Cover: Cultural Dynamics, Substance Use, and Resilience Among American Indian/Alaska Native Emerging Adults in Urban Areas

Cultural Dynamics, Substance Use, and Resilience Among American Indian/Alaska Native Emerging Adults in Urban Areas

Published in: Adversity and Resilience Science, Volume 4, pages 23-32 (March 2023). doi: 10.1007/s42844-022-00058-w

Posted on rand.org Jun 27, 2023

by Ryan Andrew Brown, Alina I. Palimaru, Daniel Dickerson, Kathy Etz, David P. Kennedy, Benjamin Hale, Carrie L. Johnson, Elizabeth J. D'Amico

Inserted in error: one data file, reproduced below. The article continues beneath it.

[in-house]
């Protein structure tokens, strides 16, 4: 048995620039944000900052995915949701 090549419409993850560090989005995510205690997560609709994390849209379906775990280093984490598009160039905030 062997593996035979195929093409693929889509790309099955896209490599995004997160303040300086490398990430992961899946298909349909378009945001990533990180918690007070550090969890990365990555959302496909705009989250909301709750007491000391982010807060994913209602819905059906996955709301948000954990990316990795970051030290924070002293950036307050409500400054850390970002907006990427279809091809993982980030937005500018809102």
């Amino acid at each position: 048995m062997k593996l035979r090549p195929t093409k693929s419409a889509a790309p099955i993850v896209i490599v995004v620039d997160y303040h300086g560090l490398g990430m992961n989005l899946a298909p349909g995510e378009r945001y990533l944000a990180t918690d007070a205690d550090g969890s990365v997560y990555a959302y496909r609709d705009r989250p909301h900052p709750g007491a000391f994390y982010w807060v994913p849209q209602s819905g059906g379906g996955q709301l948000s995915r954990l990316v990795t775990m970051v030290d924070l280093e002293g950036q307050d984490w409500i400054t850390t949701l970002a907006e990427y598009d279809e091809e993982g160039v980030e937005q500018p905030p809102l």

Identity development during emerging adulthood helps lay down the structure of values, social bonds, and decision-making patterns that help determine adult outcomes, including patterns of substance use. Managing cultural identity may pose unique challenges for American Indian/Alaska Native (AI/AN) emerging adults in "urban" areas (away from tribal lands or reservations), who are relatively isolated from social and cultural connections. This isolation is in turn a product of cultural genocide and oppression, both historically and in the present day. This paper uses qualitative data from 13 focus groups with urban AI/AN emerging adults, parents, and providers to explore how cultural dynamics are related to substance use outcomes for urban AI/AN emerging adults. We found that cultural isolation as well as ongoing discrimination presents challenges to negotiating cultural identity, and that the AI/AN social and cultural context sometimes presented risk exposures and pathways for substance use. However, we also found that culture provided a source of strength and resilience for urban AI/AN emerging adults, and that specific cultural values and traditions - such as mindfulness, connection to nature, and a deep historical and cosmological perspective - offer "binding pathways" for positive behavioral health. We conclude with two suggestions for substance use prevention and intervention for this population: (1) incorporate these "binding pathways" for health and resilience explicitly into intervention materials; (2) emphasize and celebrate emerging adulthood itself as a sacred cultural transition.

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